OK just my 2 cents worth. If you can always preheat your engine (when it is cold), it probably doesn't matter what oil you use as long as you change it regularly and use the proper weight for the temperature(except mineral oil of course). I've used every kind in the book and have never had a problem with a Lycoming that was used regularly. Even 15-50 won't completely wash off a cam if you use it more than once a month. In fact that oil had the additive Lycoming added to the H2AD engines so it probably lasts a lot longer than that. I ran one engine for about 3500 hours on 15w50 and never had a problem with it. Even had to start it at 10 below quite a few times with no preheat. (it just happened to be an engine that would start at that temp. the ones I have in now won't). I finally weakened before the engine. It was running as strong as the day I overhauled it when I removed it.. I would never start any engine at that temperature with ANY other oil. However I have become a cheapskate and now use mostly Phillips 20/50 or a straight weight in the summer and switch to the 15w50 only during the coldest months of winter. The savings alone every 25 hrs almost pay for the overhaul if you can go 3000 hrs. I do agree that on 100 degree days the 15w50 would run closer to the redline.
12-23-2002, 10:00 PM
A point worth noting: If your engine ran on mineral oil all its life (after break-in), stay with it. DO NOT switch to detergent type oils.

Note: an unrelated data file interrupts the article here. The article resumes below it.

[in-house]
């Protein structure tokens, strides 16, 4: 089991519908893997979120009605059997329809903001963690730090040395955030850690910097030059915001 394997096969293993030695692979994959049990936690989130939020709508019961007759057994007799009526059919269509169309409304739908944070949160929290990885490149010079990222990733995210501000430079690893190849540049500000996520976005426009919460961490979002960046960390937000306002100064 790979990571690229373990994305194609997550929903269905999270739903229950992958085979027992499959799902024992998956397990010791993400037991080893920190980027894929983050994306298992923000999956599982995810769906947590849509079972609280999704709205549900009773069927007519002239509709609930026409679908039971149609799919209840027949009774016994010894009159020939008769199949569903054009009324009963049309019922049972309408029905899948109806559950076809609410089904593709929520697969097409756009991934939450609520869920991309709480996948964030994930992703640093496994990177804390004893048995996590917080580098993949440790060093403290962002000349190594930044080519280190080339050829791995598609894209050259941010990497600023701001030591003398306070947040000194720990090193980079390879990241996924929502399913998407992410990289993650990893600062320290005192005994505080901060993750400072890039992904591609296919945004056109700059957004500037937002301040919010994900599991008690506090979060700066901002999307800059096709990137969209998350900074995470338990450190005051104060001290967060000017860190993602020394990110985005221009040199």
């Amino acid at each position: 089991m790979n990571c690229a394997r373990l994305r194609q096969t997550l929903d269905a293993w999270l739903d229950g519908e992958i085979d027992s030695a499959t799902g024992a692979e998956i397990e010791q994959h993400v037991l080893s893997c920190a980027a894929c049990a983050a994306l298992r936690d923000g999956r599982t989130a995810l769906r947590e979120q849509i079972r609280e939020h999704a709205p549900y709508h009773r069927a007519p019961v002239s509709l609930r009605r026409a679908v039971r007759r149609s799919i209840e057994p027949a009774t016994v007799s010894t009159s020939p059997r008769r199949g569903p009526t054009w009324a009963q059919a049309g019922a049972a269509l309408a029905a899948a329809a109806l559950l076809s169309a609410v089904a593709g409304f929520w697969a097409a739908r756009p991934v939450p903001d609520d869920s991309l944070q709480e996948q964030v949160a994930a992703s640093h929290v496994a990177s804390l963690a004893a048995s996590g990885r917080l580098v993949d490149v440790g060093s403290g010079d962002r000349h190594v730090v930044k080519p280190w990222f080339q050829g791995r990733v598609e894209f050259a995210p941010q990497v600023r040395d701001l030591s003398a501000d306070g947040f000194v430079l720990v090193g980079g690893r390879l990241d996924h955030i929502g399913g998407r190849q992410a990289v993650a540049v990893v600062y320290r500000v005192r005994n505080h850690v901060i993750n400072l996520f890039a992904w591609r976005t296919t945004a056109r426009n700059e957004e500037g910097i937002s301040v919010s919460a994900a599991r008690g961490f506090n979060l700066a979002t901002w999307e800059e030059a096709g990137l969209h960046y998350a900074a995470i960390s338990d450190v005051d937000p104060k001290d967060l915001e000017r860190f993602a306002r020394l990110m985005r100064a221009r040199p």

12-26-2002, 07:02 PM
Aircraft oil isn't "detergent" but is ahless dispersent. AD oil keeps contaminants in suspension so they won't deposit in the oil pan and form sludge. According to Phillips' website, AD oils will not dissolve existing sludge, and it IS safe to switch from non-AD oil to AD oil at any time in the engine's life.
12-26-2002, 07:05 PM
I have been running 15-50 for years in 0-320's and have run several beyond TBO- the only problems encountered were unrelated to oil. The frequency of use is most critical and making sure that the oil gets up to temp. the 160hp I have now used to burn a quart every 8-10 hours and and that would increase when oil time got up around 20hrs. I have since added a spin-on filter and have run the engine another 100 hours. The oil stays much clearer (cleaner) and the oil consumption has averaged 10+hrs per quart. and I am changing it at 50 hours and maintaining 6qts in the sump.
Note: we get seldom into the 20's around here and in the summer the range is between 50-100f.
The biggest challenge I have seen is for those that seldom fly and then on occassion go out and "spin her through a couple of times" THERE LIES THE PROBLEM OF WIPING OIL OFF OTHE HARD PARTS!
Same goes for starting and "running for awhile" on the ground (frozen in on floats"?? This just causes the condensation level to dramatically increase and then rust to form!
Pre-heat if below 25F, Start- warm till oil comes up into the yellow, lean to best power, run at higher rpm, don't shock cool on decent, and fly more then everyone else you know!
Powered by vBulletin® Version 4.2.2 Copyright © 2014 vBulletin Solutions, Inc. All rights reserved.